Major life changes like Lainey's can come around for any number of reasons. Even if they seem out of left field to some, it doesn't mean they're not the right moves for you. The new FOX series "Call Me Kat", which premieres Sunday, January 3rd after NFL and will continue on Thursday nights beginning January 7th, exemplifies that. The show is centered around Kat, a 39-year old single woman played by Mayim Bialik, who quit her math professor job and spent her life's savings to pursue her dreams to open a Cat Café in Louisville, Kentucky.

Jeff Harry started making similar moves when he was just 10-years-old, and kept making them throughout his life. After seeing the movie "Big,"Jeff knew he wanted to play with toys for a living, so he started writing toy companies asking for next steps. He finally got a response when he was a sophomore in high school — the company told him he needed to become a mechanical engineer first.

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File:Bill Belichick 2019 (cropped).jpg - Wikimedia Commons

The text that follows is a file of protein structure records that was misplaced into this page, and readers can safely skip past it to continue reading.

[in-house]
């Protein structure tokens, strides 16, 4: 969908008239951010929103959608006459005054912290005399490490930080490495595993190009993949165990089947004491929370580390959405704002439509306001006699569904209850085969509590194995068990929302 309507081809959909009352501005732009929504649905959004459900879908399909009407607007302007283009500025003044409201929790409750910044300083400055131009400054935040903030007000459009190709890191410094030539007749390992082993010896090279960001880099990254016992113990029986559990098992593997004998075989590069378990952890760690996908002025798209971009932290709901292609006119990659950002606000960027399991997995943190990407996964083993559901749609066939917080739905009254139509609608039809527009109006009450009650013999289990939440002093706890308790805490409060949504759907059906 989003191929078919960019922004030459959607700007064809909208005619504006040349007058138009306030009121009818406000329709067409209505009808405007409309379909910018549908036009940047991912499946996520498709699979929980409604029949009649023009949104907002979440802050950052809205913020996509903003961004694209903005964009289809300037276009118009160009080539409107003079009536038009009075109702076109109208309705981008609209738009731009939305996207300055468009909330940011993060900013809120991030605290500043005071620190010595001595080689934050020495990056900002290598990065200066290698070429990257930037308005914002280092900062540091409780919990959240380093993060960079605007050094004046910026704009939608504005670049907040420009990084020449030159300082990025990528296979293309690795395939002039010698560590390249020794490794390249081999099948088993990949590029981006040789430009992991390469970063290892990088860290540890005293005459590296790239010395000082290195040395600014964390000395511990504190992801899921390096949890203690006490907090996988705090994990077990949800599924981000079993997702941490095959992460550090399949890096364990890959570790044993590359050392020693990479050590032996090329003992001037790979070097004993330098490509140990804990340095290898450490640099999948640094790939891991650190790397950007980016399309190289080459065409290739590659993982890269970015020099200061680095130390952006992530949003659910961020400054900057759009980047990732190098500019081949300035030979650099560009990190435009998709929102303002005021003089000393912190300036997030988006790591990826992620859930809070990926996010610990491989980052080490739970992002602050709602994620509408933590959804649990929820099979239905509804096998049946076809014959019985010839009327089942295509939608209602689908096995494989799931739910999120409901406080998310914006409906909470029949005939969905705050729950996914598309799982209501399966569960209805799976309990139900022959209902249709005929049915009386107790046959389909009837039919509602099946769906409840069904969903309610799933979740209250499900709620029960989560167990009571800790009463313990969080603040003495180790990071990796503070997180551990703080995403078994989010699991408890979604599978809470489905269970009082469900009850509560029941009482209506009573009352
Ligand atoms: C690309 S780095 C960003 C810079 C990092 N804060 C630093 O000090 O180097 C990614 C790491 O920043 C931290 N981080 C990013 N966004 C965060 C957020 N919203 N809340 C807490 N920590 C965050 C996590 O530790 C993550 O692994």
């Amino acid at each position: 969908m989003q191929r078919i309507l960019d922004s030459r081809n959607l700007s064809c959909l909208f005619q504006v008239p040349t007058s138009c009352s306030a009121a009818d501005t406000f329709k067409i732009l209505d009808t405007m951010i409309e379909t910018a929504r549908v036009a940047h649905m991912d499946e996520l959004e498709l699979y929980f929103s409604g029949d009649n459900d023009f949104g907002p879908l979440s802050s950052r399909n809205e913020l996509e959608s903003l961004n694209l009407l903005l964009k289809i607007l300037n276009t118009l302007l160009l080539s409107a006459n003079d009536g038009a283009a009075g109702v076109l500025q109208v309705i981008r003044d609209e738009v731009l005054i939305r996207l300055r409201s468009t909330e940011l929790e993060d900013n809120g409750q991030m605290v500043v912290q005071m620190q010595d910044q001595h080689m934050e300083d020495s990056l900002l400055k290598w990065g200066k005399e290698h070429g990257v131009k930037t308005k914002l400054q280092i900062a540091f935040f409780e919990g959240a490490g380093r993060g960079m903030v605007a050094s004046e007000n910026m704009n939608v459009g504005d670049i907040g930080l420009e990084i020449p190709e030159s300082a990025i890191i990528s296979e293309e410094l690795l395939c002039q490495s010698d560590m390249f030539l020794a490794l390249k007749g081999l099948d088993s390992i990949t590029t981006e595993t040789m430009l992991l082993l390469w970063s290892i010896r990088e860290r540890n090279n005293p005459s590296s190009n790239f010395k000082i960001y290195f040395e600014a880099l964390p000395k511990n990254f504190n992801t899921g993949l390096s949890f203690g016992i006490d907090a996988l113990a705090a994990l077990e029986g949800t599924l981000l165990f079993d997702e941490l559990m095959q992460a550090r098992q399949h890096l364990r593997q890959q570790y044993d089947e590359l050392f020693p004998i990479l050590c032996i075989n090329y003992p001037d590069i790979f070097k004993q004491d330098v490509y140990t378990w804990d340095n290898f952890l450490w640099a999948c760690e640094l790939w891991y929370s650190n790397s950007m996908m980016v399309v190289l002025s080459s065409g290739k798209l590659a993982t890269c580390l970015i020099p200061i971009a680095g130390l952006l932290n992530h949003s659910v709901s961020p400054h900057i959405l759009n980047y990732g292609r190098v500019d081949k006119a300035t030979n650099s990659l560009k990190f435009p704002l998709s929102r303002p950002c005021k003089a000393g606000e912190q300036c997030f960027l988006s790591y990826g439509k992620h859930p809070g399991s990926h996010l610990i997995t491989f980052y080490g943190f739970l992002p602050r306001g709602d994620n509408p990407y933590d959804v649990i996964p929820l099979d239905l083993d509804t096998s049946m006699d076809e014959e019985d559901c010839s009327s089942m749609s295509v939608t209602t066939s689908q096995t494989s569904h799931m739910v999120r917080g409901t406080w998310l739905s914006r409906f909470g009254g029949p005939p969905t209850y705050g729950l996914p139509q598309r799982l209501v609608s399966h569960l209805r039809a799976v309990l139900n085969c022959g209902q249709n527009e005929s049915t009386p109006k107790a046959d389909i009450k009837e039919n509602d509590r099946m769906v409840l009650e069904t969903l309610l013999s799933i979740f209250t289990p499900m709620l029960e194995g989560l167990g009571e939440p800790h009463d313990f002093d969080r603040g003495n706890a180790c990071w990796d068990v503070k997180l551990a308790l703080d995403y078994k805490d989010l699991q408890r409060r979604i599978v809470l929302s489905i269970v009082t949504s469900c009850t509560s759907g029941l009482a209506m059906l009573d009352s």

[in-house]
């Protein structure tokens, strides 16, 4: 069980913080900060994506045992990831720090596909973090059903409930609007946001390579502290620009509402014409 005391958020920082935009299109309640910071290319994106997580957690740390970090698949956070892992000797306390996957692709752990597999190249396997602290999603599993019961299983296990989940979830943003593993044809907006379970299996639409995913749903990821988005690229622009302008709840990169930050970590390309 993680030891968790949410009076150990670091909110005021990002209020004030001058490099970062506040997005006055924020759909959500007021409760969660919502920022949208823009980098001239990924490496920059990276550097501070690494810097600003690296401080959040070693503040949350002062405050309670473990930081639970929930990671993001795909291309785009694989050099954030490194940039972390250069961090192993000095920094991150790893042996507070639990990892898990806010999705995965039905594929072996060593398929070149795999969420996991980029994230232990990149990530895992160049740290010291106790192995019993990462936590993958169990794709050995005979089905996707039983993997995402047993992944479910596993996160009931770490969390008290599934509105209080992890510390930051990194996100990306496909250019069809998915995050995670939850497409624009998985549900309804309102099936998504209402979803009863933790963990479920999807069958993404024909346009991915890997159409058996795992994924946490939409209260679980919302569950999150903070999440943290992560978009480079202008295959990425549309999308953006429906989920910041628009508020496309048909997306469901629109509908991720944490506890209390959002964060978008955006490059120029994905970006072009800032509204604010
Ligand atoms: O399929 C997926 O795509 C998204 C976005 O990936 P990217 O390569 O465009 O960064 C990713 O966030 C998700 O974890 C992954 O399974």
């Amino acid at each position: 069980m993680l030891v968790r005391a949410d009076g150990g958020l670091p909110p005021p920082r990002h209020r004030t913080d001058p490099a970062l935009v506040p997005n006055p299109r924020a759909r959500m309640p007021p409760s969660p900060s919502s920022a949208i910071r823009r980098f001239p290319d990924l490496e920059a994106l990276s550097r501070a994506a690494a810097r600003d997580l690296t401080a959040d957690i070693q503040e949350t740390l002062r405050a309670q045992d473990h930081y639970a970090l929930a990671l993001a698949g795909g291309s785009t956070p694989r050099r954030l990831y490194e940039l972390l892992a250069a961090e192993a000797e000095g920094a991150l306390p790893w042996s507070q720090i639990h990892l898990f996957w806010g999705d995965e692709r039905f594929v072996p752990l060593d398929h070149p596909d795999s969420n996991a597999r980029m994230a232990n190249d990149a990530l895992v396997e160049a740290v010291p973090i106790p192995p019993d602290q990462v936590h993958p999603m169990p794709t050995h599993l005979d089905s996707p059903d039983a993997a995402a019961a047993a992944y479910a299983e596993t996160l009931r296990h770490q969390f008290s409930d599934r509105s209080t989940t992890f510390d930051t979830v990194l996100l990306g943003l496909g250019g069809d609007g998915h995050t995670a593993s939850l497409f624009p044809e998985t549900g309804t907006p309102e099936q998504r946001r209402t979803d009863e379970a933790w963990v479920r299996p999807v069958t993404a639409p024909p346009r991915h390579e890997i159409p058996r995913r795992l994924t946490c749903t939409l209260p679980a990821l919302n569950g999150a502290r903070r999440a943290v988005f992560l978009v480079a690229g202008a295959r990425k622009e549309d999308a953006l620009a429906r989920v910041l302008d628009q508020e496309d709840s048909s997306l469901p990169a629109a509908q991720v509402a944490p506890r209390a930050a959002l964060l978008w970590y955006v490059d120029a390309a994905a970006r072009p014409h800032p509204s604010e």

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Amazon recently introduced Climate Pledge Friendly, "a new program to help make it easy for customers to discover and shop for more sustainable products." When you're browsing Amazon, a Climate Pledge Friendly label will appear on more than 45,000 products to signify they have one or more different sustainability certifications which "help preserve the natural world, reducing the carbon footprint of shipments to customers," according to the online retailer.

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The disconnect between what these people believe and actual reality could not be starker. Years of misinformation and disinformation, bald-faced lie upon bald-faced lie, and conspiracy theory upon conspiracy theory have led to this place. It was predictable. It should have been preventable. But it was still stunning to witness.